Say that the Esoterror cell is operating a facility similar to InGen's Jurassic Park in Isla Nublar, Costa Rica. That environment is fairly harsh: hot, humid, probably lots of salt in the atmosphere since it's an island, subject to intense storms. It's reasonable to assume that any complex technical facility in that environment wages a constant battle against corrosion, and that providing even basic aircon is more difficult there than it would be, say, in Texas.

However it couldn't exist at all if it wasn't close to Costa Rica. Politically stable, with a democratic government since 1948, and economically developed, it permits the transport network a would-be InGen needs to move all the construction equipment, scientific McGuffins and other things required to create the facility in the first place.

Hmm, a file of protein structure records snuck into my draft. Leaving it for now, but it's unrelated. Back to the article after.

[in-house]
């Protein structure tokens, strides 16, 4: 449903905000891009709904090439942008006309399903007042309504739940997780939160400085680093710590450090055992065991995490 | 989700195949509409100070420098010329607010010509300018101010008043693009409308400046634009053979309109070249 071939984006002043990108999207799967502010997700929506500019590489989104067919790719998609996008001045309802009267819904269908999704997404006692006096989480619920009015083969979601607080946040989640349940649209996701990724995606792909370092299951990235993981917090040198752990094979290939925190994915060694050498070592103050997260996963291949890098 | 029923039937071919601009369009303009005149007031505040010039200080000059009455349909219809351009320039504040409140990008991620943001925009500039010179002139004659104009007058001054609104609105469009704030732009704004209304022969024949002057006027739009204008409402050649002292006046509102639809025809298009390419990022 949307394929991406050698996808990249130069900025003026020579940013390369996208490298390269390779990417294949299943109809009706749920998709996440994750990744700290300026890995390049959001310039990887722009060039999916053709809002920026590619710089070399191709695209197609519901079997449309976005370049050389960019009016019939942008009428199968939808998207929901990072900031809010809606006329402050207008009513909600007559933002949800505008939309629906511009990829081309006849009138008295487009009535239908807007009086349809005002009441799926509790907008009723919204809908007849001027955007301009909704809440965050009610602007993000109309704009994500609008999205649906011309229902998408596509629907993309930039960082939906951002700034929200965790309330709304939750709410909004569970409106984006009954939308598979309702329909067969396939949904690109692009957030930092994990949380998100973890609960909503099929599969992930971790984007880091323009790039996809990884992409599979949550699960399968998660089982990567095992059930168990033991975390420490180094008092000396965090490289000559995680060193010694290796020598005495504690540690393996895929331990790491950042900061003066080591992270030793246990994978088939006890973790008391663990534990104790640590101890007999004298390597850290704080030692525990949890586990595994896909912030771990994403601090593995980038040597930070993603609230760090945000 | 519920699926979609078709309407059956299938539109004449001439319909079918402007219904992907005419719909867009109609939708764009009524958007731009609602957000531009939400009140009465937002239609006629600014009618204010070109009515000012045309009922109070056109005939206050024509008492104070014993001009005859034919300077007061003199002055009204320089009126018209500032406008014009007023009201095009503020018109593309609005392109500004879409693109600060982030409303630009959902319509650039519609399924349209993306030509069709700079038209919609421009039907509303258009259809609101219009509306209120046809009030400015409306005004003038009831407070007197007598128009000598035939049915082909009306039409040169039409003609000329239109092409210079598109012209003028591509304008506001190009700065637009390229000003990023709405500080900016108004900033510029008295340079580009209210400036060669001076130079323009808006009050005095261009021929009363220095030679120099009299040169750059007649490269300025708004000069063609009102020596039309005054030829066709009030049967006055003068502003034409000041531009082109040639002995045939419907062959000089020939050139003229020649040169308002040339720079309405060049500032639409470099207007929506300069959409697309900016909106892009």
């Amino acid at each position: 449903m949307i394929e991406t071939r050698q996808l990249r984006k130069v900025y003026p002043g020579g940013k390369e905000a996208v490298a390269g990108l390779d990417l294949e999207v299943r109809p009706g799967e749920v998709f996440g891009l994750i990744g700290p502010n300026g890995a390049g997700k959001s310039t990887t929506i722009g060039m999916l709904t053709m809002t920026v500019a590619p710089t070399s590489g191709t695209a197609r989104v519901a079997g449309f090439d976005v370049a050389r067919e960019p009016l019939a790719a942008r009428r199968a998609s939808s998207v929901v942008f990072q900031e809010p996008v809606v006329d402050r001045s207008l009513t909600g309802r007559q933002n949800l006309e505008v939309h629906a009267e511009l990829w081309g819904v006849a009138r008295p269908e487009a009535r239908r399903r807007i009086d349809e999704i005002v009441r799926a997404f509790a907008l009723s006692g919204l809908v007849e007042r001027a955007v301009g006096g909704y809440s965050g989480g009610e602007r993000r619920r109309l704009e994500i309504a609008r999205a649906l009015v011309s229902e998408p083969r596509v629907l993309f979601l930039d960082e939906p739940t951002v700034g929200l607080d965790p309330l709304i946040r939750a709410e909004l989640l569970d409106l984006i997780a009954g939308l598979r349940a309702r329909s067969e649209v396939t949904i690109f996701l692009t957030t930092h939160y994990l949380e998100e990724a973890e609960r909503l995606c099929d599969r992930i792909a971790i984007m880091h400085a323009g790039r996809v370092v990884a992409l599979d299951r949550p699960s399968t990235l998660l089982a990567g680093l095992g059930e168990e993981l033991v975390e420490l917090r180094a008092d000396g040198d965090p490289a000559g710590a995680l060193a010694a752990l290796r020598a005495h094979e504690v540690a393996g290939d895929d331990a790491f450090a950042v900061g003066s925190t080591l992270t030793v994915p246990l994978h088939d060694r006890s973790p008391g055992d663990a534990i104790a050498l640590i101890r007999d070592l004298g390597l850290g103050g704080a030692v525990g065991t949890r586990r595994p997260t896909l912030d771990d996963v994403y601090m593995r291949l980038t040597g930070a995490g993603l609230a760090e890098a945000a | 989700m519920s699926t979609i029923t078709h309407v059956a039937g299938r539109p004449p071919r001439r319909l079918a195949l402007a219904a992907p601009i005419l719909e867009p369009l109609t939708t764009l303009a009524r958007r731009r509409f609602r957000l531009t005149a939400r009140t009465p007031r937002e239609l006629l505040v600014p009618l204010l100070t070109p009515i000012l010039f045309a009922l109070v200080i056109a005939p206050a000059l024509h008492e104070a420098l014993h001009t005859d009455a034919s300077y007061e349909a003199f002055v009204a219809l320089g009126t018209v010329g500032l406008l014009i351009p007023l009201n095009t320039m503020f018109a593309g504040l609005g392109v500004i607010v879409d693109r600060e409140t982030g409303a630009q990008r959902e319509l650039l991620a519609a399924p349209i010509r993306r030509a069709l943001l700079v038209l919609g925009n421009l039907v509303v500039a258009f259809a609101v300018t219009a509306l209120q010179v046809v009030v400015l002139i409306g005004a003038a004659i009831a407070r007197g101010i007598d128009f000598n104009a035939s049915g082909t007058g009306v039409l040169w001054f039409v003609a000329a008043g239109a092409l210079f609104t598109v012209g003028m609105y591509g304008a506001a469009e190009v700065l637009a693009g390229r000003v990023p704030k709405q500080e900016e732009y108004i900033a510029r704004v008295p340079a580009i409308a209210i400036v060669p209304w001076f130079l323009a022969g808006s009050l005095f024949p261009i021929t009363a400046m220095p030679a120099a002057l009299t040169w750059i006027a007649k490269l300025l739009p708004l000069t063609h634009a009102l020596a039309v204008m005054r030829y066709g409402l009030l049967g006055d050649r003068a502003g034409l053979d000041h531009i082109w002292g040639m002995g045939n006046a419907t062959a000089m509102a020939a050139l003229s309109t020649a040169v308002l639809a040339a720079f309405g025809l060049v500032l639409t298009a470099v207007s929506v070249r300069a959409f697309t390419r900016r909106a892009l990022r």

Equally, satisfying those needs may give the agents clues as to the facility's purpose and importance. In Greg Rucka's Queen and Country, when the agency needs to work out whether or not a particular building, out in the middle of nowhere, is or is not a chemical weapons plant, the two things that give it away, from satellite imagery alone, are an abundance of guards, and high waste heat from the machinery it uses to produce its McGuffins. Satisfying needs meant that the facility gave its true nature away. 

A Distribution facility's needs are similar, but not the same. It needs:
  • Space,
  • Materials, and
  • Transport.
But its need hierarchy is different.